Ray Hanley, President and CEO, AFMC

Prescription drug costs are eating up health care budgets – public and private – and driving up premiums. According to the National Academy of State Health Policy (NASHP), 70 percent of Americans take at least one prescription medicine, with total costs exceeding $424 billion annually. There are no restrictions on what American drug makers can charge. The RAND Corporation reports U.S. consumers spend twice as much on drugs as Europeans.

Drug makers say price hikes reflect “clinical value” to patients and potential savings on other costs like hospitalizations. They say increases are needed to pay for researching new drugs. However, Consumer Reports says drug makers spent 13 to 16 percent of revenues on drug development and twice that amount on marketing.   

Well-publicized cases of enormous price increases are driving the political world to demand solutions. Drug makers blame insurance companies for passing on price hikes; insurance companies blame drug makers. Patients vent to their pharmacists who have virtually no control over drug prices. Meanwhile, insurers and their pharmacy benefit managers (PBMs) are collecting hefty volume rebates from manufacturers, pocketing the rebate and returning nothing to the patient. The exceptions started this month when Aetna and UnitedHealthcare pledged to pass on the rebates to patients at the pharmacy counter. 

Paying for prescription drugs falls heavily on individuals, employer health plans and public payers. Medicaid spends billions on outpatient drugs. Medicare pays for almost a third of all retail drugs, while forbidden from negotiating prices with drug makers – something that must change. The taxpayer also bears the cost burden for public employees and prison inmates to treat diseases like Hepatitis C, with cures costing $100,000 per patient.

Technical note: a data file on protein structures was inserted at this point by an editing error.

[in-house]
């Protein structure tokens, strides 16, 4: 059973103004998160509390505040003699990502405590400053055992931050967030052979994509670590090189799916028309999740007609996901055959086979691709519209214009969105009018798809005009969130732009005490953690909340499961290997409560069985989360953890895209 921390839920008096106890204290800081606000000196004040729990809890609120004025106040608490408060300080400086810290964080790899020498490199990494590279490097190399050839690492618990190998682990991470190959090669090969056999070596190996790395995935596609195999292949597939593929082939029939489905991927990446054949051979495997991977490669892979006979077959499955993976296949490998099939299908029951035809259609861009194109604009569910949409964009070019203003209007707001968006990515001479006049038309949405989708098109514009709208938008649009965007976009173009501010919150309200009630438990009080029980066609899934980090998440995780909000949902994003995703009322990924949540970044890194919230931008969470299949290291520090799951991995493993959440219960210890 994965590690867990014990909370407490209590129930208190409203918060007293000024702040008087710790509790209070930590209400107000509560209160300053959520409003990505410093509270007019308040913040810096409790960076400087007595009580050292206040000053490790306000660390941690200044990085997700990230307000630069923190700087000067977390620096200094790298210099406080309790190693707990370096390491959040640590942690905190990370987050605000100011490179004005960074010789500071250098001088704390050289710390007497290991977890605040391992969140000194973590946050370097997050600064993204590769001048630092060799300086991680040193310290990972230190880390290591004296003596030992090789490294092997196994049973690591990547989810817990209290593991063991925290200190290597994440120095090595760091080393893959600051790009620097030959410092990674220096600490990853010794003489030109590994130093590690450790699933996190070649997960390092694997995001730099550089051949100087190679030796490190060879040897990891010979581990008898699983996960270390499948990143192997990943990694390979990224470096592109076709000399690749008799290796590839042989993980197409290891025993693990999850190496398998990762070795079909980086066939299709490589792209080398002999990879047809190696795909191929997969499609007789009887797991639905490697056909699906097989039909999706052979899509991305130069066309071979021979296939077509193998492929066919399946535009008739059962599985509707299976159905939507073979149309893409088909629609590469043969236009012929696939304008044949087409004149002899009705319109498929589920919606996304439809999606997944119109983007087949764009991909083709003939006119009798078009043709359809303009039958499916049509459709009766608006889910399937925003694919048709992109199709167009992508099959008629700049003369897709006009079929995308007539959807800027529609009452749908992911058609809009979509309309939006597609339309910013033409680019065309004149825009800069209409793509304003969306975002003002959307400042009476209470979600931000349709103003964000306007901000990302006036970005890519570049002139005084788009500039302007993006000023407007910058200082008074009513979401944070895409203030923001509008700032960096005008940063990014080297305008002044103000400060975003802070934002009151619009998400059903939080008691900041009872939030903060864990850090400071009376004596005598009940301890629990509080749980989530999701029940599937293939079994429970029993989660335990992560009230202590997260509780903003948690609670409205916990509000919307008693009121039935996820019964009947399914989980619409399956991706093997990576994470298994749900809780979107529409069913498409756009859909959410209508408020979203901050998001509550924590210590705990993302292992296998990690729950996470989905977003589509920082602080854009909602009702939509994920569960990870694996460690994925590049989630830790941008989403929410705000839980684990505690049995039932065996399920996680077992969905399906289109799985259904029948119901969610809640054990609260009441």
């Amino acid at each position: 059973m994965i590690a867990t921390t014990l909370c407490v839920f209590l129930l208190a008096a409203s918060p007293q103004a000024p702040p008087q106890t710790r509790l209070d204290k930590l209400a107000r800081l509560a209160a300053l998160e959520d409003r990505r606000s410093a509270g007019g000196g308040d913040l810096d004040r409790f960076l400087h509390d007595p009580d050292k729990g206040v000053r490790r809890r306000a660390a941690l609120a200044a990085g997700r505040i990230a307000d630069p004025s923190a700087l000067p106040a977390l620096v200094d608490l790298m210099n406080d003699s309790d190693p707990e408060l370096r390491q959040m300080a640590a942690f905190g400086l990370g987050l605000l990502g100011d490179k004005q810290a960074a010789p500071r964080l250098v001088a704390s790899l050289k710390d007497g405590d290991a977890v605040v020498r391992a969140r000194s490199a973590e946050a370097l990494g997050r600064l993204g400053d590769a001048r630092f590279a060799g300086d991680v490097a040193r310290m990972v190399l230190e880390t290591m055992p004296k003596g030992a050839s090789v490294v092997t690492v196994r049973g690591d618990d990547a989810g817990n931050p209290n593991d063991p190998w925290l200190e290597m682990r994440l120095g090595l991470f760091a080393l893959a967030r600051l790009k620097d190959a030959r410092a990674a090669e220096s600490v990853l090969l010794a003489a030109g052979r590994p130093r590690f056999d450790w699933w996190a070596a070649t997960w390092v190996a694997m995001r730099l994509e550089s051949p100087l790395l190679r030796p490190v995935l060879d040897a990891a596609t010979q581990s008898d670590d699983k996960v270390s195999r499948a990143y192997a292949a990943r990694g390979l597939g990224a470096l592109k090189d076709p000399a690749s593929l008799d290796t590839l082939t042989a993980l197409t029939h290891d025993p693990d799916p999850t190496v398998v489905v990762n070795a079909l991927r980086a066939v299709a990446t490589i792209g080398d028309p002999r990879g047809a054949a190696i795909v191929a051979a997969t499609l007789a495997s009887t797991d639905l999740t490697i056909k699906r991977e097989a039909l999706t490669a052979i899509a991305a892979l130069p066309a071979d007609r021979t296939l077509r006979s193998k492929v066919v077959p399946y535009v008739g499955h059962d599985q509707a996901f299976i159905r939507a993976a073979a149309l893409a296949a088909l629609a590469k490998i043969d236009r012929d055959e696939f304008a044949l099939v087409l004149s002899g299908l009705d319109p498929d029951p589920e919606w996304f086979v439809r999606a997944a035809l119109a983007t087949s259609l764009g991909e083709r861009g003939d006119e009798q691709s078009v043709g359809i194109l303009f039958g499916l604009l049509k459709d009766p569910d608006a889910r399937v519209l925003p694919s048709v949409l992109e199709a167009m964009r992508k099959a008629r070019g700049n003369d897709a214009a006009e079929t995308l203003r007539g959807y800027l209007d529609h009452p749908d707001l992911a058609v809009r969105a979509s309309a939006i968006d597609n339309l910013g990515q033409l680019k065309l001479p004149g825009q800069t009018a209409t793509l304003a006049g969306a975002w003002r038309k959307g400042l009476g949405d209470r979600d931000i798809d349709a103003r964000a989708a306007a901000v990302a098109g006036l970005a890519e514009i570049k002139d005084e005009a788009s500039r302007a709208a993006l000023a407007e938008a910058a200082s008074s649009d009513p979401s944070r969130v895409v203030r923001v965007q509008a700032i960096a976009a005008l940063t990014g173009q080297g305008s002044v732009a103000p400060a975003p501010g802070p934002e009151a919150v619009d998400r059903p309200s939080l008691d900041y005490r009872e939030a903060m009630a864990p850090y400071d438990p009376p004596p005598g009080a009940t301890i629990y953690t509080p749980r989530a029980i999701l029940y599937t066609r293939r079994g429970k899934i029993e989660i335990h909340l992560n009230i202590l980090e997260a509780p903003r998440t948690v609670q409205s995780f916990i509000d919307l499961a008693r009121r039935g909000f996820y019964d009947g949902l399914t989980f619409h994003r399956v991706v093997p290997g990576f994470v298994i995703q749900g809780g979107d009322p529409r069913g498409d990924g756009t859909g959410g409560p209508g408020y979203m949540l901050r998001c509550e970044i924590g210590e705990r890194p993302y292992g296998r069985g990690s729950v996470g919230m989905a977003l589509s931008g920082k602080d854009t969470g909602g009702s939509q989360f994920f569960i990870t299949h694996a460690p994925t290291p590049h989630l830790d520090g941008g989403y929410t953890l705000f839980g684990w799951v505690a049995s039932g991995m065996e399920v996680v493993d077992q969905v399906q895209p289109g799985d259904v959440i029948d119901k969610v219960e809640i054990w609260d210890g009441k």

Taxpayers pay for 38 percent of the basic science of drug development, according to the Journal of the American Medical Association. Drug companies use this research with no constraints on prices for drugs developed, in part, with public funds.

It’s getting harder to substitute expensive name-brand drugs for cheaper generics. Drug makers keep increasing generic prices and keep drugs out of the lower-cost generic market. With slight reformulation, they create a “new” pill or new delivery method and extend the patent for another 20 years. Insulin is almost 100 years old but there is no generic because manufacturers keep changing the formulation and getting new patents.

The NASHP offers three ways to bend our unsustainable prescription-drug cost curve. First, create a public-utility commission model to oversee in-state drug prices, forcing drug makers to justify increases. This would face well-funded opposition from drug makers. Then, permit states to have their own PBMs to negotiate prices and rebates. Powerhouse private PBMs would lobby hard to block state PBMs. Lastly, allow importation of drugs from countries where quality can be assured. This would face strong and well-funded opposition from manufacturers.

None of these options would be easy and could cause major changes to retail dispensing to patients. I think the states, working with physicians and academic institutions, will be the innovators in controlling drug costs. Meanwhile, our premiums and prescription costs will continue to rise.